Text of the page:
However, Mayer had her reasons. It was soon revealed that many of the remote workers rarely if ever logged into the company’s Intranet, so they were essentially being paid for doing very little.
This wasn’t the first time that Mayer made headlines. Notoriously, she opted to return to work just two weeks after giving birth. However, in her defense, she also had a nursery built right next door so that she could be closer to her newborn.
Regardless of the controversy that seems to follow Mayer, it’s clear that she is one of the more powerful women in tech today.
5. Meg Whitman / HP’s President and CEO
Prior to joining HP in 2011, Whitman had already paved a road for other soon-to-be-famous women entrepreneurs. She was Vice President of Strategic Planning for The Walt Disney Company during the 1980s, and served as an executive for Hasbro, Procter & Gamble and Dreamworks throughout the 1990s. She is most known for serving as Ebay’s President and Chief Executive Officer from 1998 until 2008, during which time she oversaw expansion from 30 employees to more than 15,000, achieving $8 billion in annual revenue in the process. In 2010, Whitman was the 4th wealthiest woman in the state of California.
6. Cher Wang / HTC’s Co-Founder and Chairperson
It’s time to think global. Though not as well known in the United States as the above famous women entrepreneurs are, Wang has made huge contributions to the world (and we mean the entire world) of tech. In America, HTC now makes more than 1 out of every 6 smartphones.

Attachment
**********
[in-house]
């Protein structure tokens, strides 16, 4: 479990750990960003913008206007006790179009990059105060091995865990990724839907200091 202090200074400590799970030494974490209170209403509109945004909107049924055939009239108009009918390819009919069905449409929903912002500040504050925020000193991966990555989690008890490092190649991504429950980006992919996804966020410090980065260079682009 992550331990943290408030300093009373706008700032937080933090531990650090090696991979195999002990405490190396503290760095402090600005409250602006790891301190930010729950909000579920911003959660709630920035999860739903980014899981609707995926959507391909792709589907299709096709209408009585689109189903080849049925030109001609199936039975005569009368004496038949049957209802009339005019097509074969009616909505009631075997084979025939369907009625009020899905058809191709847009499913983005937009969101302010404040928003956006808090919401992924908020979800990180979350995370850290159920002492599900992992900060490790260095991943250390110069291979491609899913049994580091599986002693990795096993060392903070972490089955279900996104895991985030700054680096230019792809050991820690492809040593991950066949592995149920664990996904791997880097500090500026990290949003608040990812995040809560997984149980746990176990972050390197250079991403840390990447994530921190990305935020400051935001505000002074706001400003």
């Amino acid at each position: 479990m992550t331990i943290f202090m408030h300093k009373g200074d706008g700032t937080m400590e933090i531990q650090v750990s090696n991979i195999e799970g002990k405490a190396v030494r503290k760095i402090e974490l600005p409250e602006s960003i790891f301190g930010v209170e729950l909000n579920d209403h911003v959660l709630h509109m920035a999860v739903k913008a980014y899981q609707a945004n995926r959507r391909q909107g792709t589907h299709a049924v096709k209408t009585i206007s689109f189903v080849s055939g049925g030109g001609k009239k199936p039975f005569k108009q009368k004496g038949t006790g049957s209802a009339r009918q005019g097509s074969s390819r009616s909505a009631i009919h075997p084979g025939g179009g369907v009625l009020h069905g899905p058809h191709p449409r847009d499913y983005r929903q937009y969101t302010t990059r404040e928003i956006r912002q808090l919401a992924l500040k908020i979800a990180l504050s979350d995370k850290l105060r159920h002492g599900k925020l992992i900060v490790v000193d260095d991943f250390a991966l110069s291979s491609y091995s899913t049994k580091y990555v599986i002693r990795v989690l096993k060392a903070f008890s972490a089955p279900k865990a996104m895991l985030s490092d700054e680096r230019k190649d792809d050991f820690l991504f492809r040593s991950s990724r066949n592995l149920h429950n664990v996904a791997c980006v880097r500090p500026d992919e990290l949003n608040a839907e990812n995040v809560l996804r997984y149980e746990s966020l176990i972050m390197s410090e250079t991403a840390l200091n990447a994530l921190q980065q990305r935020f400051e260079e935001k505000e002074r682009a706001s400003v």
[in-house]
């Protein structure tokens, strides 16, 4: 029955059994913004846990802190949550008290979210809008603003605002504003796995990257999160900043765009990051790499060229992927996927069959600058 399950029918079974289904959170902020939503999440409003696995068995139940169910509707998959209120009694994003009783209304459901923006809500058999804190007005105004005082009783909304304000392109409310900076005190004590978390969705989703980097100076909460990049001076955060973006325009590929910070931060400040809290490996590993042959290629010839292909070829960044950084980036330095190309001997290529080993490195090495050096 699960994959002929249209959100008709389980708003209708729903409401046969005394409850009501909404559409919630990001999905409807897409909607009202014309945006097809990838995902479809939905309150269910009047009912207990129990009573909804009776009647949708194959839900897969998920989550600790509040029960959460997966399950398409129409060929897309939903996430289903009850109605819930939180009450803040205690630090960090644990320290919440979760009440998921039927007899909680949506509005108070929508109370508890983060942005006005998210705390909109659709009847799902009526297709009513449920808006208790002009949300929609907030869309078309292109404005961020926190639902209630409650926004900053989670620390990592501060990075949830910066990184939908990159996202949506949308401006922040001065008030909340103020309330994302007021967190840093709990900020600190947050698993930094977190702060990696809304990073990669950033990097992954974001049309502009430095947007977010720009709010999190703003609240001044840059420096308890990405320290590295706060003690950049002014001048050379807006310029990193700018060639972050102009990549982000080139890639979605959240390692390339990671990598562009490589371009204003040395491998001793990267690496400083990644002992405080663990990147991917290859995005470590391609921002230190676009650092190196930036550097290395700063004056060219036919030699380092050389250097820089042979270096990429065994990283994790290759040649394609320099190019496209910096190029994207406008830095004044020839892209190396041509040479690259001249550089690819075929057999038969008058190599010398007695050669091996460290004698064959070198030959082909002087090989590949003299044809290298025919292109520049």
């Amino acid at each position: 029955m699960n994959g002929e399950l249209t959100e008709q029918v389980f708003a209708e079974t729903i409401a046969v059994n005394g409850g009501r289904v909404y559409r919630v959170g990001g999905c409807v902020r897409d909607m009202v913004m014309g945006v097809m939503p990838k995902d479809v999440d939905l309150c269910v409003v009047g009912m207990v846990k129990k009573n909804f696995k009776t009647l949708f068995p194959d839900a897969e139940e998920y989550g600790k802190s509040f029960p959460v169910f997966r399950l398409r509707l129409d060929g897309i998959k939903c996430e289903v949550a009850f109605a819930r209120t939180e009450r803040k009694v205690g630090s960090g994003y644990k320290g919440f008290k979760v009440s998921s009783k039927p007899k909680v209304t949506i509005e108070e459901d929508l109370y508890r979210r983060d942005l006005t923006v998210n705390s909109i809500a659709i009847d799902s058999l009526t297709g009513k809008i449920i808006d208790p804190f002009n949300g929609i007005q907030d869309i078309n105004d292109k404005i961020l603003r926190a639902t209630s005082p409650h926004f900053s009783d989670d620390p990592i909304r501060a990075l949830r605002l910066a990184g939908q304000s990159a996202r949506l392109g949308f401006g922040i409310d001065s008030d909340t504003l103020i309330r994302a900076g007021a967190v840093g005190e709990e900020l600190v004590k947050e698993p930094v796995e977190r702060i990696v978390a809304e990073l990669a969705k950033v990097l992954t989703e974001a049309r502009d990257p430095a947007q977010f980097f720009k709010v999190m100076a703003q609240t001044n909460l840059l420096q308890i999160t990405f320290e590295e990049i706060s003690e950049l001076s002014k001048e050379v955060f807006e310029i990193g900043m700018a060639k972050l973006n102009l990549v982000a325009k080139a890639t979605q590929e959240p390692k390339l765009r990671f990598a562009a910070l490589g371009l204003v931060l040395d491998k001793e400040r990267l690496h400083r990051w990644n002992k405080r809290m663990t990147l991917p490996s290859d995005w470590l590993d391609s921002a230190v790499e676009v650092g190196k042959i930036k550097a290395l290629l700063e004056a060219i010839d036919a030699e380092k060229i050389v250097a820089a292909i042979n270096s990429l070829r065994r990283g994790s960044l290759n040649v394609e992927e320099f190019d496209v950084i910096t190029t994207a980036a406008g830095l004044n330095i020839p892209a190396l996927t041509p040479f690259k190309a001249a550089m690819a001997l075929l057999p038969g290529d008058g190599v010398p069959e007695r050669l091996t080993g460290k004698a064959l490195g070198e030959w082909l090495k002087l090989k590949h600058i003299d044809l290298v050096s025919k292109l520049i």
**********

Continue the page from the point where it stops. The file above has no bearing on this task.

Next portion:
7. Virginia Rometty / IBM’s President and CEO
Rometty’s career is proof-positive that diligence and cross-training really pays off. She worked for IBM for 30 years before being appointed to the top post of President and Chief Executive Officer. During those 30 years, she transitioned across multiple departments at IBM, including financial services, global services and its marketing and communications group.
8. Safra Catz / Oracle’s President and CFO
Sure, there are Apple software products out there, but in the world of business software providers, Oracle is top dog. Due to her influence on Oracle’s operations, and for leading the company to astronomical annual revenue levels, Catz has found herself on both Fortune’s and Forbe’s respective lists of top women in business.
9. Ursula Burns / Xerox’s CEO and Chairperson
Burns, like Rometty above, spent 30 years with Xerox before being appointed to the post of Chief Executive Officer in 2009. That appointment turned out to be a landmark moment in U.S. History: it was the first time that an African-American woman became the CEO of a major American corporation.
10. Michal Tsur / Kaltura’s Co-Founder and President
Our last nominee has yet to find herself on many top ten lists of successful women entrepreneurs, but we’re more than confident that this will change in a matter of time. Kaltura is an open-source video player and platform, which last year went beyond the 300,000 customer mark. In 2013, new offices opened in Europe and Asia, and the company recently secured $25 million in funding. Kaltura’s newest client is Wikipedia, so we expect big things from Tsur this year.